This column’s purpose is to pick and choose from the doings and transpirings in the world of Asian cinema. As such I’m not attempting to summarise everything that happened in the world of Asian cinema, just the stuff that piqued my interest and will hopefully interest you.


Indonesia: Macabre (Darah) is a film I was really lucky to see. It played at a bunch of film festivals and then never showed up on DVD, VOD or even a limited theatrical run. I caught it at a local film festival (the Leeds International Film Festival) with an amazing audience and it was a highlight of the year for me. A twisted, violent, hilarious, crazy, Indonesia horror film which blended the brutal violence of The Texas Chain Saw Massacre with the demented humour of Evil Dead II. It was, to use parlance which has nothing to do with our times, a hoot and the kind of film which would have totally found a receptive audience if anyone had bothered to release it. The directors of Macabre, the Mo Brothers, have announced their newest project Killers and Twitch has a teaser poster and a synopsis you can read below.

Nomura, a man in his early thirties, lives successfully in Tokyo, Japan. Girls like him and he likes being in their company, however, none of them realizes the true sinister identity behind his clean cut façade. Nomura has been leaving a legacy of violent murders that he immortalizes through video clips that he posts in a public video website. He revels on the sight and fact that millions of people have been witness through his virally spread videos.

Thousands of miles away from him, in a whole different world, lives Bayu, a disgraced investigative journalist living in a violent and unstable Jakarta, Indonesia. As Bayu’s life is hit by the nadir of failures, he starts to take cue from Nomura’s videos that create an alter ego of a vigilante serial killer who records his own brand of “justified” killings. Nomura’s seemingly confident and controlled charm starts to peel when his ego is wounded by the fact that Bayu’s videos have reached a significant numbers of followers that could rival his own …

This sounds like it could be a lot of fun especially considering how great Macabre turned out to be. I just hope that it actually gets picked up for distribution.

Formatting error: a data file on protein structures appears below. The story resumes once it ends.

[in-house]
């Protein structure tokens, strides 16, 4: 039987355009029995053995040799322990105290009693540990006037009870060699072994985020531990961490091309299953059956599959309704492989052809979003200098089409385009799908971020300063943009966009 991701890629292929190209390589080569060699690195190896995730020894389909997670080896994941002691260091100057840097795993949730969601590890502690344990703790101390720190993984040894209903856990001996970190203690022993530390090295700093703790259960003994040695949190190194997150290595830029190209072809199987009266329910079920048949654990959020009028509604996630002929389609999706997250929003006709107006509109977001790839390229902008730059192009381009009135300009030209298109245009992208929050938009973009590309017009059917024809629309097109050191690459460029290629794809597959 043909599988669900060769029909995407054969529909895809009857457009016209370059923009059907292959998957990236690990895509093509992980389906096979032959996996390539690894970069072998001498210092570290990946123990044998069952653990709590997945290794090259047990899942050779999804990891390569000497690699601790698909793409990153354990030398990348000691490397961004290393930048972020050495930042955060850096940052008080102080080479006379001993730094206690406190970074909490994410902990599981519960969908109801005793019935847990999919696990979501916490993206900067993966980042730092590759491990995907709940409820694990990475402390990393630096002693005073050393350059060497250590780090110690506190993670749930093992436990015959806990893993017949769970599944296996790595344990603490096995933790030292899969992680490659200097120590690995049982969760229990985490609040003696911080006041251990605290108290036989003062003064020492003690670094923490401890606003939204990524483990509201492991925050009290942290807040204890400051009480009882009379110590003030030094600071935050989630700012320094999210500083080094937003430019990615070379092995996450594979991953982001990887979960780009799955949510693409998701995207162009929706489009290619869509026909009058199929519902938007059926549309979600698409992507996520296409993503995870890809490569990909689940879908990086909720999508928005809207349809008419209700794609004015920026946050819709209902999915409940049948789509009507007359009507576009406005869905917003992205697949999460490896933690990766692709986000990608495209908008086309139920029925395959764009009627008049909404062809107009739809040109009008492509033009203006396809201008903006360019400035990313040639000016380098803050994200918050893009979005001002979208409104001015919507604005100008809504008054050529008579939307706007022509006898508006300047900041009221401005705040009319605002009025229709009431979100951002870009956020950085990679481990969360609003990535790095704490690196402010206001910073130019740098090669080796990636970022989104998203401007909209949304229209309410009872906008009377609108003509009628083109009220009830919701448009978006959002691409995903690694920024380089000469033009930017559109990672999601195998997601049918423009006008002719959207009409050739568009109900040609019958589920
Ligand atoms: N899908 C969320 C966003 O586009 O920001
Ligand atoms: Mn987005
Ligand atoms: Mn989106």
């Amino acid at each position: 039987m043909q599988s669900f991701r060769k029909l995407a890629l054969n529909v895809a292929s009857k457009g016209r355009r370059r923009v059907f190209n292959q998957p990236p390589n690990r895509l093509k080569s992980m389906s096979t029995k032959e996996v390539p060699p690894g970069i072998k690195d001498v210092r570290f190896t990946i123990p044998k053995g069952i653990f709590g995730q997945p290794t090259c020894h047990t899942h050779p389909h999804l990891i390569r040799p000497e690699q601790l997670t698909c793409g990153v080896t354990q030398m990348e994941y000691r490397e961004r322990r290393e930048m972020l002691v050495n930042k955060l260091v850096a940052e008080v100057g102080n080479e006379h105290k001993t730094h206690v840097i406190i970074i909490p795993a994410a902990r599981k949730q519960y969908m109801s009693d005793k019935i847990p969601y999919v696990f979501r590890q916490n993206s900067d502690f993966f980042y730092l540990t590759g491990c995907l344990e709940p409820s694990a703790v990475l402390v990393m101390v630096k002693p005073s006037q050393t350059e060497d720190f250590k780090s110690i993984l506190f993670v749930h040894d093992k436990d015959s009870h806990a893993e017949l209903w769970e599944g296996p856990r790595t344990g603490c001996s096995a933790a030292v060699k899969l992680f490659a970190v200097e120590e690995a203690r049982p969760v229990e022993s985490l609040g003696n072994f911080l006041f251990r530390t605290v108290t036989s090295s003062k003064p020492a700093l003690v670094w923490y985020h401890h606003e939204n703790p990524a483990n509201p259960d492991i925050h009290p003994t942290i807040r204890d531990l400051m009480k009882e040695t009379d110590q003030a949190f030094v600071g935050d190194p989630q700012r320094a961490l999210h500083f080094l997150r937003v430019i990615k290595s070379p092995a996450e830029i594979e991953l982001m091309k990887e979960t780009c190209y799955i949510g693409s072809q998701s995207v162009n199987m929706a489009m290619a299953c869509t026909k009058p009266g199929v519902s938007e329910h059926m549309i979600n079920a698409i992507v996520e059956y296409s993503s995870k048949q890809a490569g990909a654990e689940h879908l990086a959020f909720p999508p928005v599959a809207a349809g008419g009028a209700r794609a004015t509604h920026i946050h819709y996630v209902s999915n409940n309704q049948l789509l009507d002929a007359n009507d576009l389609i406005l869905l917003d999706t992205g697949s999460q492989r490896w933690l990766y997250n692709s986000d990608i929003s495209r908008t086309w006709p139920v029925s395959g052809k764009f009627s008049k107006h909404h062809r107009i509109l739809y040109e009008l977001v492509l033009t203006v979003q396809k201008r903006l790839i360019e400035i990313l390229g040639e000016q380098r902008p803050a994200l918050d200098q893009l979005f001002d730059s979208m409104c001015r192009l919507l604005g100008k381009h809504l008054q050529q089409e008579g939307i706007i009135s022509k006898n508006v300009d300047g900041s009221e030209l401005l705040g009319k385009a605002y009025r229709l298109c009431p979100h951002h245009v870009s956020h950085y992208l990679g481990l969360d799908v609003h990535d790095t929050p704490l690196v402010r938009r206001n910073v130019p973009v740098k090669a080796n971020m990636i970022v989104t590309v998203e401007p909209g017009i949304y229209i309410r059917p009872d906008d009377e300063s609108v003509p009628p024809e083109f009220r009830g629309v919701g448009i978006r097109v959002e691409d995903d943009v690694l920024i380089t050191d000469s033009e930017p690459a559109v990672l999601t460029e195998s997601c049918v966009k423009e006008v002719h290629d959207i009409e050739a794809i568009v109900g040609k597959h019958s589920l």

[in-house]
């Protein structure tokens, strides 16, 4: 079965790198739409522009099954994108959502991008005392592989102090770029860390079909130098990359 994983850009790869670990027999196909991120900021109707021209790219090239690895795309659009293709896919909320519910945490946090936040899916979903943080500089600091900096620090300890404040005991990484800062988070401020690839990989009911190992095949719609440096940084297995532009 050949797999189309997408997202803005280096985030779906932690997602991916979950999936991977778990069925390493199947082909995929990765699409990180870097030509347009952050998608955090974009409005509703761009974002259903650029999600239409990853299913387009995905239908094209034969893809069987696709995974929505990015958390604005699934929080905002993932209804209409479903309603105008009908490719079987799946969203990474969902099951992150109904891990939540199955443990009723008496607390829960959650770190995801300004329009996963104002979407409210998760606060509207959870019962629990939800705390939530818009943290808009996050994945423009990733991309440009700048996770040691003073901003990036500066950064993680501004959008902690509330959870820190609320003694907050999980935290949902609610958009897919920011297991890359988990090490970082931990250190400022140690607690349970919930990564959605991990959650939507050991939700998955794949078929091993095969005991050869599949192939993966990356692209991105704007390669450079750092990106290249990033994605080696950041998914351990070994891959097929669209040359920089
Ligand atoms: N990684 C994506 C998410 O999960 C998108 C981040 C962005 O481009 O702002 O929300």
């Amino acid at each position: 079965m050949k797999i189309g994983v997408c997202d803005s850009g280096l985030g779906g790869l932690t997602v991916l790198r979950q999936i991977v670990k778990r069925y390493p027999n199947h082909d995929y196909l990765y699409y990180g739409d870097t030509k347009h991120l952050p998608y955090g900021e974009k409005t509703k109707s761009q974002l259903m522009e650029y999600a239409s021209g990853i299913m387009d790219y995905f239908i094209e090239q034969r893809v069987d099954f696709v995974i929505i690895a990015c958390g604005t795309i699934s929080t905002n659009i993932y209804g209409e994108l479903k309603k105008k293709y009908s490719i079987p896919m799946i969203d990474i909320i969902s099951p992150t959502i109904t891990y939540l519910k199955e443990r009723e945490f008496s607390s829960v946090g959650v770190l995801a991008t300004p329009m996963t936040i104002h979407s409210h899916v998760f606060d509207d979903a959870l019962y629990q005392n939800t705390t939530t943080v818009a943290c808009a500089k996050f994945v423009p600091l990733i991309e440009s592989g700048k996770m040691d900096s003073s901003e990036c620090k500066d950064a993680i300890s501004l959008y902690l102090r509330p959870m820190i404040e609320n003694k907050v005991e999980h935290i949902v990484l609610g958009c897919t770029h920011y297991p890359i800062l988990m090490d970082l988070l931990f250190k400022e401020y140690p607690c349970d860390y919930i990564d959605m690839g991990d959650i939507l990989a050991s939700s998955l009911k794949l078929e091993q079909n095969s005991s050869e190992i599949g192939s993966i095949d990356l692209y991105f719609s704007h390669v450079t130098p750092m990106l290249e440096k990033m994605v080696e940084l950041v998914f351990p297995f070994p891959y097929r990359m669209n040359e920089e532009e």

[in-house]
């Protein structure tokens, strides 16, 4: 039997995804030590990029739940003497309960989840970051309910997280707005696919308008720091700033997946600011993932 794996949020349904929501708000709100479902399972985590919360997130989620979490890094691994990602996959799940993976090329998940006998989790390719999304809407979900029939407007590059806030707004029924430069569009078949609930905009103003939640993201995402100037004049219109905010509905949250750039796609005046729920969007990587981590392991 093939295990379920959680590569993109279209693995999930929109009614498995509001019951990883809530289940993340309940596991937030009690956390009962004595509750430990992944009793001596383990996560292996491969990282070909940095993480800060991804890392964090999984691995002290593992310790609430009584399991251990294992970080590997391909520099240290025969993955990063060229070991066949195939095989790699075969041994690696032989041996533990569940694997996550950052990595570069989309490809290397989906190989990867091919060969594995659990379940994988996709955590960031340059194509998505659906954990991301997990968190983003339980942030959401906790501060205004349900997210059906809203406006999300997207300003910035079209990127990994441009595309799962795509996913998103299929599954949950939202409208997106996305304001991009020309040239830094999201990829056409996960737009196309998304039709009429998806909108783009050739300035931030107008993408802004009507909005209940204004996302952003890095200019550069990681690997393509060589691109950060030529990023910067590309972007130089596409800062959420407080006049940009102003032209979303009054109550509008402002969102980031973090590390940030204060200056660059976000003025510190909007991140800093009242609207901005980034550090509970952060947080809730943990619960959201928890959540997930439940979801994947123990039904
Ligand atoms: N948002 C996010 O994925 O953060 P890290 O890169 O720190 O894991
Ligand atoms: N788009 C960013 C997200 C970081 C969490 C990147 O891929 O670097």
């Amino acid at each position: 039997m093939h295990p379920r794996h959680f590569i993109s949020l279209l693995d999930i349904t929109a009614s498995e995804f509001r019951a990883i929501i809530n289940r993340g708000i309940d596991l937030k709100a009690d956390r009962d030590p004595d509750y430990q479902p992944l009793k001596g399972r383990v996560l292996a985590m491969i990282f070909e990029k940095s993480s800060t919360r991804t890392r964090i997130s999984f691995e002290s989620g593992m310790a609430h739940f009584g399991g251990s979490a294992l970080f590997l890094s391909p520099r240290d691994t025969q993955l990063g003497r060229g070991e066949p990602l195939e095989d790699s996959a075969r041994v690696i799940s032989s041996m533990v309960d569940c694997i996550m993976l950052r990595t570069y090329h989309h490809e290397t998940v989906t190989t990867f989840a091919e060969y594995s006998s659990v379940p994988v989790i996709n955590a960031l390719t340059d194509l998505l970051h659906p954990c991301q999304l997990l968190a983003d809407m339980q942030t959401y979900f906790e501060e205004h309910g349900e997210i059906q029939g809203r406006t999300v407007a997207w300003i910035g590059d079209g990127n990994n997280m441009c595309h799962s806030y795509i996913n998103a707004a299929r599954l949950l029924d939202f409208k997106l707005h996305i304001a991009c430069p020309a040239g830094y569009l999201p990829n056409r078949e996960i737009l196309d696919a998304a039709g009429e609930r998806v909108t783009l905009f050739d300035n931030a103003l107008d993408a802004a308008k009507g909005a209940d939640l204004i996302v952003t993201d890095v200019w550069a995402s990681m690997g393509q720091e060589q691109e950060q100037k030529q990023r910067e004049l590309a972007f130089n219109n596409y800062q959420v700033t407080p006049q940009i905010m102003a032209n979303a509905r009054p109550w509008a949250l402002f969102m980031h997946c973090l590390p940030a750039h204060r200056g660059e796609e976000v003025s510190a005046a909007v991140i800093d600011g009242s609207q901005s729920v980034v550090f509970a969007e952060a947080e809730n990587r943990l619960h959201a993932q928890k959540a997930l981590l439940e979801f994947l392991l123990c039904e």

Thailand: Last time I ran with the teaser trailer Pinkaew’s new film The Kick. There is now an official trailer which Beyond Hollywood ran a few days ago and which you can see here. The trailer suggests that The Kick could be a whole heap of fun and it definitely seems to have the style of Ong-Bak and Tom Yum Goong, even down to what looks to be an inexplicable car chase. The thing I liked the most about the trailer is that it seems to show some really interesting choreography. As much as I liked both Ong-Bak and Tom Yum Goong I felt that both films often skimped on proper back and forth combat in favour of showcasing Tony Jaa’s god-given face breaking abilities.

Whilst I do love Thai action cinema I often feel that there is a kitchen-sink mentality which means that fights are forceful but never particularly visually interesting. I think only Born to Fight and Chocolate has actually impressed me in terms of showing interesting fight sequences. This is completely subjective, but I’ve just always preferred long drawn out one on one fights (like the end of The Young Master) rather than multi-person brawls. It is one of the reasons I found Bangkok Knockout to be fairly tedious.

Still this is a film which highlights Taekwondo and has at least one sequence where a man gets hit in the face with a frying pan. I’m all about people being hit with frying pans, so I’m optimistic.


Malaysia: Twitch has the trailer for Petaling Street Warrior, which you can see here. I know next to nothing about Malaysian cinema. In fact I’m pretty sure I could name way more films partially set in Malaysia than were actually produced in the country. As such I really don’t have much in the way of context when looking at this trailer. All I see is Kung Fu Hustle, but without Stephen Chow or the amazing visual design


Hong Kong: I know that everyone hates Asian ghost films now so you’re all probably going to groan at a teaser trailer for another entry in the spooky wet haired girl club. Just to give some context I still find Asian ghost stories amazingly effective, but that is due to a number of reasons. The main reason is that when I first watched The Ring, which whilst not the stylistic genesis of these films was definitely the movie that moved them onto an international audience, I knew nothing about the movie. In fact I was watching it on a tiny portable TV at just a little over midnight on Channel 4 at the start of the 00s. The film did a number on me, in particular the finale, and I’ve always been an easy mark for that aesthetic. Whilst few other films have created that same palpable terror feel I’ve found films like Pulse and Noroi have used the tropes of Asian horror to create an amazing sense of existential terror.

To get back on track 24framespersecond has the teaser trailer for the newest film in the Asian ghost genre, What’s Under The Bed. Due for release in Hong Kong sometime next week the film looks….interesting, if lacking in subtlety. The film’s press release states that the movie is about a woman who opts to stay in a haunted hotel and is then presumably antagonised by wet haired ghosts. Directed by Niu Chaoyang, who I admit I know nothing of, the film looks like it could be interesting at least. It’s certainly odd seeing the ghosts in a ghost story being all up in people’s business.